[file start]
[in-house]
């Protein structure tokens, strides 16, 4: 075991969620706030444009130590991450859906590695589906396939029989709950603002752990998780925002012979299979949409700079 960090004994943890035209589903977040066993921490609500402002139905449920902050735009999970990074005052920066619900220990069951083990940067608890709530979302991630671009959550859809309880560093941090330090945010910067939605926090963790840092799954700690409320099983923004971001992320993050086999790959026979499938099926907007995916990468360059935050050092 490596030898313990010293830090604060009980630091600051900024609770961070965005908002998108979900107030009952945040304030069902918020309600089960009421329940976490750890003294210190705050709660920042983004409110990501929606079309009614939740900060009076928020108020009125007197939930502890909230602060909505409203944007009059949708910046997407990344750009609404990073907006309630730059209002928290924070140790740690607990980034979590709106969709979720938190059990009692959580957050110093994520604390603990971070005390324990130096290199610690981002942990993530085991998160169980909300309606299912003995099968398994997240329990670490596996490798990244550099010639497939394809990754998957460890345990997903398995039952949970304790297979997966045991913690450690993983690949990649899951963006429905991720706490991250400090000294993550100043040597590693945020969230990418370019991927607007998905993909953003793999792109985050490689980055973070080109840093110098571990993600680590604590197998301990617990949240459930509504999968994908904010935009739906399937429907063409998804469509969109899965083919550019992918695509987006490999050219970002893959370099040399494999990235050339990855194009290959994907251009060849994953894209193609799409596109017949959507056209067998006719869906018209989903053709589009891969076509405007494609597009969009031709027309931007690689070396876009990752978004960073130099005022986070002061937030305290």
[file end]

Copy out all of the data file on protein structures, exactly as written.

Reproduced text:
[in-house]
């Protein structure tokens, strides 16, 4: 075991969620706030444009130590991450859906590695589906396939029989709950603002752990998780925002012979299979949409700079 960090004994943890035209589903977040066993921490609500402002139905449920902050735009999970990074005052920066619900220990069951083990940067608890709530979302991630671009959550859809309880560093941090330090945010910067939605926090963790840092799954700690409320099983923004971001992320993050086999790959026979499938099926907007995916990468360059935050050092 490596030898313990010293830090604060009980630091600051900024609770961070965005908002998108979900107030009952945040304030069902918020309600089960009421329940976490750890003294210190705050709660920042983004409110990501929606079309009614939740900060009076928020108020009125007197939930502890909230602060909505409203944007009059949708910046997407990344750009609404990073907006309630730059209002928290924070140790740690607990980034979590709106969709979720938190059990009692959580957050110093994520604390603990971070005390324990130096290199610690981002942990993530085991998160169980909300309606299912003995099968398994997240329990670490596996490798990244550099010639497939394809990754998957460890345990997903398995039952949970304790297979997966045991913690450690993983690949990649899951963006429905991720706490991250400090000294993550100043040597590693945020969230990418370019991927607007998905993909953003793999792109985050490689980055973070080109840093110098571990993600680590604590197998301990617990949240459930509504999968994908904010935009739906399937429907063409998804469509969109899965083919550019992918695509987006490999050219970002893959370099040399494999990235050339990855194009290959994907251009060849994953894209193609799409596109017949959507056209067998006719869906018209989903053709589009891969076509405007494609597009969009031709027309931007690689070396876009990752978004960073130099005022986070002061937030305290």